The Football League Paper - - CHAMPIONSHIP - By Chris Dunlavy

IT isn’t ev­ery day that a foot­baller greets you with a quiz ques­tion. “Which coun­try,” says Danny Ings, look­ing up from his seat in the mid­dle of Burn­ley’s boot room, “does fla­menco dancing come from?”

“Er, Spain,” I ven­ture, mo­men­tar­ily flu­moxed.

“See!” shouts Sam Vokes, Ings’ good mate and part­ner in crime. “Ev­ery­body knows that. Only you think it’s Mex­ico.”

It’s just one of many dis­agree­ments the pair have dur­ing a 40-minute TV in­ter­view, in­clud­ing Vokes’ dec­la­ra­tion that tea is best brewed with a knife.

“A knife?” says Ings, in­cred­u­lously. “Who stirs tea with a knife? What’s wrong with you?”

Thank­fully for the Clarets, how­ever, the pair are far more in tune on the green grass of Turf Moor.

Thrown to­gether in Au­gust fol­low­ing the sale of last year’s top scorer Char­lie Austin, Ings and Vokes have be­come the Cham­pi­onship’s an­swer to Suarez and Stur­ridge, an old-fash­ioned part­ner­ship in the age of false nines and sec­ond strik­ers.


And like the Liver­pool duo, they have shown that the old ideas are still the best. With 24 for Ings and 16 for Vokes, the pair have now net­ted an in­cred­i­ble 40 goals be­tween them this sea­son, their ef­forts the pri­mary fac­tor be­hind Burn­ley’s un­ex­pected push for the Pre­mier League.

But for all the sta­tis­tics, what re­ally catches the eye is their un­der­stand­ing. Alan Shearer once said that his renowned part­ner­ship with Chris Sut­ton at Black­burn was the re­sult of grind­ing hours on the train­ing pitch.

Yet when he played with Teddy Sher­ing­ham for Eng­land, it was pure in­tu­ition, two good play­ers who knew al­most tele­path­i­cally what the other would do . T hat’s cer­tainly how it ap­pears at Burn­ley, with Vokes, tall, mus­cu­lar, bril­liant with his back to goal, feed­ing the diminu­tive, ter­rier-like Ings, all scut­tling pace and soft feet.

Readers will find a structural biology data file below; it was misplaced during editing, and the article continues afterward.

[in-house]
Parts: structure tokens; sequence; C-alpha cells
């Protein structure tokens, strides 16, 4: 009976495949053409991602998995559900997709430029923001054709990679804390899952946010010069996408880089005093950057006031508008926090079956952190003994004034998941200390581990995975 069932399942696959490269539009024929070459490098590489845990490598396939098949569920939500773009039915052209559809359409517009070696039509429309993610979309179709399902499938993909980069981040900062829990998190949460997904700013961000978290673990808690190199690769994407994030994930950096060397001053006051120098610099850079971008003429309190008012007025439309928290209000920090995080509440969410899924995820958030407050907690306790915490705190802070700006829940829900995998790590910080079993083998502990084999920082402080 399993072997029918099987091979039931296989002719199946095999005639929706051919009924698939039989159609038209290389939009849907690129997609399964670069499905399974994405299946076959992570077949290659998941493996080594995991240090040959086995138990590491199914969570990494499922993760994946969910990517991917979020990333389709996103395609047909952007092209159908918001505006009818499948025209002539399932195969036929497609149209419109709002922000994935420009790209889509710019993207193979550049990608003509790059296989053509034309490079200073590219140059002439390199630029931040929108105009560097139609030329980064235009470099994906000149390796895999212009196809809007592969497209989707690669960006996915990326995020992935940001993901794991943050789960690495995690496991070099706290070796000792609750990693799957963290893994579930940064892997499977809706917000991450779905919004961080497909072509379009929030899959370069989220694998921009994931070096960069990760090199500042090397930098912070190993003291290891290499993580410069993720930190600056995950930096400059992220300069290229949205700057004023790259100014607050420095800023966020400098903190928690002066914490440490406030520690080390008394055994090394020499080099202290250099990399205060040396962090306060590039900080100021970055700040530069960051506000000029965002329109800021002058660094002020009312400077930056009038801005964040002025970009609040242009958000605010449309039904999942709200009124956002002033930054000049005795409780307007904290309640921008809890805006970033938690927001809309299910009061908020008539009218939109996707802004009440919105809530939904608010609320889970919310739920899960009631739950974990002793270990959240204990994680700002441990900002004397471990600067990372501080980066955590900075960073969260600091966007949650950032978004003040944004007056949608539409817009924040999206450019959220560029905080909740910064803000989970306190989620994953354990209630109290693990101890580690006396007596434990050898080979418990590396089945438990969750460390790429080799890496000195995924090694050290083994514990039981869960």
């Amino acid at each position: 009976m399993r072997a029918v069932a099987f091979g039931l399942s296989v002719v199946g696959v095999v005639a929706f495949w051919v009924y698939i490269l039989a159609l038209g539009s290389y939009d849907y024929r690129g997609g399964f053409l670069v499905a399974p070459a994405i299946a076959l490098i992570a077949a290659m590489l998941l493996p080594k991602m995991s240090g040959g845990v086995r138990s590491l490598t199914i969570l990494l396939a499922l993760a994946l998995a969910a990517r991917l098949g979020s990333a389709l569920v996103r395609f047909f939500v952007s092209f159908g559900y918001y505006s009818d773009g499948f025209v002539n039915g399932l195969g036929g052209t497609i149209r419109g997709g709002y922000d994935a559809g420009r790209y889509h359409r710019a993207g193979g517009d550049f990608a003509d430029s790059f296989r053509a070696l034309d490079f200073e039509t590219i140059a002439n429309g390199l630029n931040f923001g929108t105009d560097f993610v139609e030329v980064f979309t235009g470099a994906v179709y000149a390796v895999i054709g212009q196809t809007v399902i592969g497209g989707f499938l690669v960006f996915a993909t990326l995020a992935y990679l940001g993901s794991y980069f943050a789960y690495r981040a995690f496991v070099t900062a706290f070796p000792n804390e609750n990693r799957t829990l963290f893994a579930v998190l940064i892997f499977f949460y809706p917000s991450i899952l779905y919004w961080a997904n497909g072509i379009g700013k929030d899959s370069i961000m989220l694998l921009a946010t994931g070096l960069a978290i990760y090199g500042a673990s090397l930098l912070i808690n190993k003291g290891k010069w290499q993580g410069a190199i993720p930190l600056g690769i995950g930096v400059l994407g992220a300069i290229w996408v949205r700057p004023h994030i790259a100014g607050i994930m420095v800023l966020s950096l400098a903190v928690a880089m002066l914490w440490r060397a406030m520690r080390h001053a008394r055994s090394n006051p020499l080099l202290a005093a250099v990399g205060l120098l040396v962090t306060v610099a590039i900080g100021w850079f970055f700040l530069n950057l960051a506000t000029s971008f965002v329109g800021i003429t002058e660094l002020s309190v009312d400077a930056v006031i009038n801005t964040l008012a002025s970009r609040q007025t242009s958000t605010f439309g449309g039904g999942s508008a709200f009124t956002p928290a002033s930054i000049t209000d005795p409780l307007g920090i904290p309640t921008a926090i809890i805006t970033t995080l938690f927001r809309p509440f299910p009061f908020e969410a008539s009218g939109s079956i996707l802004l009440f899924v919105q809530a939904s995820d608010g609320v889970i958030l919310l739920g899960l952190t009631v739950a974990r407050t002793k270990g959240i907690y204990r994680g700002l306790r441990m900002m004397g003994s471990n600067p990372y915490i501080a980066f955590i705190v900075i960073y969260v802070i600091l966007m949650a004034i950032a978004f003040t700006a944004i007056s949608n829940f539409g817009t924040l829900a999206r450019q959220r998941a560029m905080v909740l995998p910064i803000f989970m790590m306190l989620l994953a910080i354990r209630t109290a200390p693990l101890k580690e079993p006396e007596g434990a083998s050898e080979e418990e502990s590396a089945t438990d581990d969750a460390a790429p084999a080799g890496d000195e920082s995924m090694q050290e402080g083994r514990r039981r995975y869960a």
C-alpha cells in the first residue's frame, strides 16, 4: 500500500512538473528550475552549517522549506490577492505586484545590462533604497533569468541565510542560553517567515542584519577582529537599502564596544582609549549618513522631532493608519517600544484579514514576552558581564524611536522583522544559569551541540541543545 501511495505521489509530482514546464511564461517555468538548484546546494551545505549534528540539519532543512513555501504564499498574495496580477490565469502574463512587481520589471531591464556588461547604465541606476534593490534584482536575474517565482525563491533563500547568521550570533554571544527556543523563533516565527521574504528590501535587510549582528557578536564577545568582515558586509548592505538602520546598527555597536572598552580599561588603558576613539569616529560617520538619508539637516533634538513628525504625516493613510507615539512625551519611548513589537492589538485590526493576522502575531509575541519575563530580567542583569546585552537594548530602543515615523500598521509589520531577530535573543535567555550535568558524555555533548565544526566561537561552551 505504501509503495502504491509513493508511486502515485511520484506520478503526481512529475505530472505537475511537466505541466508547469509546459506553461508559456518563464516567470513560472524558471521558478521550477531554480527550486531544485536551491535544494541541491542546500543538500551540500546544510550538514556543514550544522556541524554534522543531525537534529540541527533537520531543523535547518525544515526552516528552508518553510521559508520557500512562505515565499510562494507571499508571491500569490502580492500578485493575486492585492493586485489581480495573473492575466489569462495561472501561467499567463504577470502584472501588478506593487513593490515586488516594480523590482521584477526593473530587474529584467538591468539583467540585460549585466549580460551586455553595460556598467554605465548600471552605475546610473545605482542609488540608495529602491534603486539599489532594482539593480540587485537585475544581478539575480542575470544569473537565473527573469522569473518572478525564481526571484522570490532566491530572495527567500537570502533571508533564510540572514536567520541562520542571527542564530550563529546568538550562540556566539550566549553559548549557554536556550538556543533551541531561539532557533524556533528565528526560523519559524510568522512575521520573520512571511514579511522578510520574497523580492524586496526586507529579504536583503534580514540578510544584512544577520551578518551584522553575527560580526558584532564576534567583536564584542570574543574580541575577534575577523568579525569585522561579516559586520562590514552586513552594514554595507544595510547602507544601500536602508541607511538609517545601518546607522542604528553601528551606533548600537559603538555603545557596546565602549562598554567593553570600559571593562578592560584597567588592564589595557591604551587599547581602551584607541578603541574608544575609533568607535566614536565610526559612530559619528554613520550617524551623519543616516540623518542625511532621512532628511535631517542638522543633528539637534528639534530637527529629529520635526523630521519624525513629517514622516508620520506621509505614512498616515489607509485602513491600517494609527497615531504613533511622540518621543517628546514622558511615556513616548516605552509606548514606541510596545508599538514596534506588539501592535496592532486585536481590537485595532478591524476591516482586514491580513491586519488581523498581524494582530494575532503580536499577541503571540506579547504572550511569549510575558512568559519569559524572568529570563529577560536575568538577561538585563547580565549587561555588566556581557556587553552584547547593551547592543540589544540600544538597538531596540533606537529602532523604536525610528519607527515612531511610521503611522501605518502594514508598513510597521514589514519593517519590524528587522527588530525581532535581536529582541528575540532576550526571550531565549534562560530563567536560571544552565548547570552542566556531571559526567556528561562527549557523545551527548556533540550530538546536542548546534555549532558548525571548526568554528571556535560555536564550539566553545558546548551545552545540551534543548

“Ob­vi­ously we work ev­ery day on the train­ing pitch,” said Vokes.“But the main thing is just play­ing with each other ev­ery sin­gle game. There’s no bet­ter way to get to know some­one than be­ing along­side him 30-odd times in a row.”

“I com­pletely agree,” adds Ings. “But I’d also say that when Char­lie left, that heaped ex­tra re­spon­si­bil­ity on us. In­di­vid­u­ally, I think we both rel­ished the chal­lenge of be­ing the main goal scorer and you can see us ris­ing to it.”

For both play­ers, be­ing the main man is a new ex­pe­ri­ence. With Vokes, now 24, it was a mat­ter of poor tim­ing. He moved to Wolves from Bournemouth just as Mick McCarthy’s men won pro­mo­tion to the Pre­mier League, un­wit­tingly con­demn­ing him­self to a life on loan. Be­tween 2009 and 2012, the Welsh in­ter­na­tional played for seven dif­fer­ent clubs.

In Ings’s case, it was in­jury. Just days af­ter a £1m switch to Burn- ley in 2011, a knee prob­lem ruled him out for five months. Then, af­ter a blis­ter­ing pre­sea­son in the sum­mer of 2012, a car­ti­lage in­jury to the other knee cost him a fur­ther six months.

It’s why, de­spite in­ter­est from above, nei­ther is par­tic­u­larly in­ter­ested in break­ing up the part­ner­ship.